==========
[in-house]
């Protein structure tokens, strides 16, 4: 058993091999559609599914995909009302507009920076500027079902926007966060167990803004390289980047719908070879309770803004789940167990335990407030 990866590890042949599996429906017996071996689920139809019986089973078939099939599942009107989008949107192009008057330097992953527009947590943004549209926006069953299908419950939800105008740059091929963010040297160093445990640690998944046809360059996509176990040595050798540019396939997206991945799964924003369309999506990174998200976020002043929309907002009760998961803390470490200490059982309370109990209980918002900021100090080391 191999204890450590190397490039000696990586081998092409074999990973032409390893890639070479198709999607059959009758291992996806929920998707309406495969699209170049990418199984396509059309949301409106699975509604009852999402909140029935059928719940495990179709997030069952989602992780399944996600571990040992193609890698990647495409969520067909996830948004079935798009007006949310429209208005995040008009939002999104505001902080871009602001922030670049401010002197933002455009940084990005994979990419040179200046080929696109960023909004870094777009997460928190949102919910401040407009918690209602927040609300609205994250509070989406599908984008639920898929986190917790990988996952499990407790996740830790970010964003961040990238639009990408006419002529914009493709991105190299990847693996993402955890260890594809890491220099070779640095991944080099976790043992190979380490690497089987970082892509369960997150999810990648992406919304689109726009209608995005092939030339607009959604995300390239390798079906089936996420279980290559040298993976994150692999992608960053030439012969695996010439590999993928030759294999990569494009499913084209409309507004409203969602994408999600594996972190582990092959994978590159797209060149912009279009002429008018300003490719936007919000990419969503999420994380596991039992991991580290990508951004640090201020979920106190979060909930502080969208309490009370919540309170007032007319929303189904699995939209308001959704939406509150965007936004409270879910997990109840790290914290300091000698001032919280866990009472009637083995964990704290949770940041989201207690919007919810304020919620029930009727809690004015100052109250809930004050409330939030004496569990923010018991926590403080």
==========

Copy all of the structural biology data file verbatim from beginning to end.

[in-house]
């Protein structure tokens, strides 16, 4: 058993091999559609599914995909009302507009920076500027079902926007966060167990803004390289980047719908070879309770803004789940167990335990407030 990866590890042949599996429906017996071996689920139809019986089973078939099939599942009107989008949107192009008057330097992953527009947590943004549209926006069953299908419950939800105008740059091929963010040297160093445990640690998944046809360059996509176990040595050798540019396939997206991945799964924003369309999506990174998200976020002043929309907002009760998961803390470490200490059982309370109990209980918002900021100090080391 191999204890450590190397490039000696990586081998092409074999990973032409390893890639070479198709999607059959009758291992996806929920998707309406495969699209170049990418199984396509059309949301409106699975509604009852999402909140029935059928719940495990179709997030069952989602992780399944996600571990040992193609890698990647495409969520067909996830948004079935798009007006949310429209208005995040008009939002999104505001902080871009602001922030670049401010002197933002455009940084990005994979990419040179200046080929696109960023909004870094777009997460928190949102919910401040407009918690209602927040609300609205994250509070989406599908984008639920898929986190917790990988996952499990407790996740830790970010964003961040990238639009990408006419002529914009493709991105190299990847693996993402955890260890594809890491220099070779640095991944080099976790043992190979380490690497089987970082892509369960997150999810990648992406919304689109726009209608995005092939030339607009959604995300390239390798079906089936996420279980290559040298993976994150692999992608960053030439012969695996010439590999993928030759294999990569494009499913084209409309507004409203969602994408999600594996972190582990092959994978590159797209060149912009279009002429008018300003490719936007919000990419969503999420994380596991039992991991580290990508951004640090201020979920106190979060909930502080969208309490009370919540309170007032007319929303189904699995939209308001959704939406509150965007936004409270879910997990109840790290914290300091000698001032919280866990009472009637083995964990704290949770940041989201207690919007919810304020919620029930009727809690004015100052109250809930004050409330939030004496569990923010018991926590403080």